I agree,and it is Groundhog Day. I for one will be very cynical and be watching how long Rutherford and Sullivan can remain while this team both atrophies and continues to pretend they are either fast or a contender.

They are neither. They may in reality be a sad collection of vastly overpaid and contract hamstrung pretenders. I see absolutely no reason for any excitement. And as long as the pretending and sizzle with no steak continue, the fan bases cynicism will grow.

Hatrick Pornqvist
Hatrick Pornqvist
11 months ago
Reply to  Katz

I agree that trying to build a pure speed team around our stars is not going to happen. 2016 was a long time ago and other coaches have long since figured out how to neutralize it. What’s not really ever mentioned is that we already have a blueprint of how to be successful with this team from the last two seasons. Injuries forced us to simplify our game and start concentrating on a two way game heavy on checking and youthful energy. We have to rethink what we do around an aging core. A bit less Ferarri and a little… Read more »

Hatrick Pornqvist
Hatrick Pornqvist
11 months ago

Sorry about the length, but I have a lot to say on the things Dan mentions above. As one of JJ’s few defenders online I’m going to take this opportunity to fire back at the mob. But first the other two guys. When it comes to Murray, he’s gone. And it’s the right move anyways. It’s not so much about Murray (even though he has struggled for a while), but really it’s all about the fact that it would allow us to sign Jarry. You can see just how crazy his potential is. Lock him up for as long as… Read more »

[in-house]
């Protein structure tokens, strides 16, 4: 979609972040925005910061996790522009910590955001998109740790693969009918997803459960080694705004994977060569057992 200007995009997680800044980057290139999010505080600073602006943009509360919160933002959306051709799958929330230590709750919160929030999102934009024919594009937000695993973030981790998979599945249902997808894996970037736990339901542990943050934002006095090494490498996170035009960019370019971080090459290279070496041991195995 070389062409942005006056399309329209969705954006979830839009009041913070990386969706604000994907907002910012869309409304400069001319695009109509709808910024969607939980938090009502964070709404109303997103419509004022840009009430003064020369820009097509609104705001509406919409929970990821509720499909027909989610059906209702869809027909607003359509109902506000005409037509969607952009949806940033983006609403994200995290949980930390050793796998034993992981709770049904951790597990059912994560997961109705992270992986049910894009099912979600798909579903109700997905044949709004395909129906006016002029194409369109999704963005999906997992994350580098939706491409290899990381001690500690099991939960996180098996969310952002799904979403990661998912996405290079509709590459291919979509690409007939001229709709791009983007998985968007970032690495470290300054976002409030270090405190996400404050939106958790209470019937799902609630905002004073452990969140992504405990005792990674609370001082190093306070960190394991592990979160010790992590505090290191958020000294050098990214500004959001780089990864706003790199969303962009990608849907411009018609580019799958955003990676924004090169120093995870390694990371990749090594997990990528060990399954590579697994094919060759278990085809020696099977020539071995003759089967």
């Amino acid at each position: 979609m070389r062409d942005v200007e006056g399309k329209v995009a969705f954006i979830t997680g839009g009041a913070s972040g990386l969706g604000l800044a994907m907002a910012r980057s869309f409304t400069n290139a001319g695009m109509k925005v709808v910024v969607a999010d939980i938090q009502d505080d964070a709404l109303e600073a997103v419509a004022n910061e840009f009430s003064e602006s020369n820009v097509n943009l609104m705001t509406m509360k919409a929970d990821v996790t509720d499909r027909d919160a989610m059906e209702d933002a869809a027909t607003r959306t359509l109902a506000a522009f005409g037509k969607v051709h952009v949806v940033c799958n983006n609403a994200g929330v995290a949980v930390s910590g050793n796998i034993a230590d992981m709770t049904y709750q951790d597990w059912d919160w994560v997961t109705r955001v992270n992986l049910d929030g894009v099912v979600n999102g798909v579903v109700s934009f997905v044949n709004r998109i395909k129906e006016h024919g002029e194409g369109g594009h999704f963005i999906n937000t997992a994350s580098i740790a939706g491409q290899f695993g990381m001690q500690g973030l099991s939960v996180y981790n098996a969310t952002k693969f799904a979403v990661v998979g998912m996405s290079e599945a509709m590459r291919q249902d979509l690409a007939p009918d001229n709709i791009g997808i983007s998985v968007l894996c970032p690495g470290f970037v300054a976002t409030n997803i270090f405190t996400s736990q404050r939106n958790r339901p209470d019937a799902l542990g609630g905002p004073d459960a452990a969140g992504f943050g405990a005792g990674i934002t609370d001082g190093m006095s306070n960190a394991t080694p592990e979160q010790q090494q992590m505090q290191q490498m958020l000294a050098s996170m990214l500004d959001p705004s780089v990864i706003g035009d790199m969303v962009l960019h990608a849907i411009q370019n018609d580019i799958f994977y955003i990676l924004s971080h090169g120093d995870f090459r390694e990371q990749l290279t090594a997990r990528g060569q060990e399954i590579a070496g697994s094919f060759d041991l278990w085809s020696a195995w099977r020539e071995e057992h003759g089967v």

Katz
Katz
11 months ago

Johnson is not the most serious issue. He is an overpaid 3rd pairing D-man. The problem is his Contract. That’s not Johnson’s. Why he was acquired for the mismatched amount of money and length per talent? Was Rutherford lobbied by a friend of Johnson, and could this be factor involved in many poor acquisitions?

IDK,but while Rutherford has made some great decisions,and Johnson was a great Coach, time has altered my perception of both.And given the public statements of both I lack confidence they can right this sinking ship.

Katz
Katz
11 months ago
Reply to  Katz

should read… ‘Thats not ‘Johnson’s fault’

Hatrick Pornqvist
Hatrick Pornqvist
11 months ago
Reply to  Katz

I’m not a huge fan of his contract either. If it were two years less, and maybe 2.5 million I’d think that was fair but you generally don’t get a veteran D man of his age for that so I get it. I think Rutherford’s thinking, which applies to the Tanev contract, was that he hoped the player could fill a bit of a bigger role and that in the long run the deal would end up being really smart. If say Marino/Johnson were the second pairing and they played well, nobody would bat an eyelash at the salary. So… Read more »

Rich Filardi
Rich Filardi
11 months ago

Well, if this is true, expect this team to be a bubble playoff team and probably 1 round. I know you support Johnson, but to be honest he is not good and 3 mill for a 5-6 is not a good financial deal. Especially when you figuring out ways to sign your rfa’s – this is indeed a problem.

Ro b AZ l d Kuhn
Ro b AZ l d Kuhn
11 months ago

K tt hink missing llahoffs next year, too old and slow. Watch Flyers and Isles to see what speed means in to days NHL.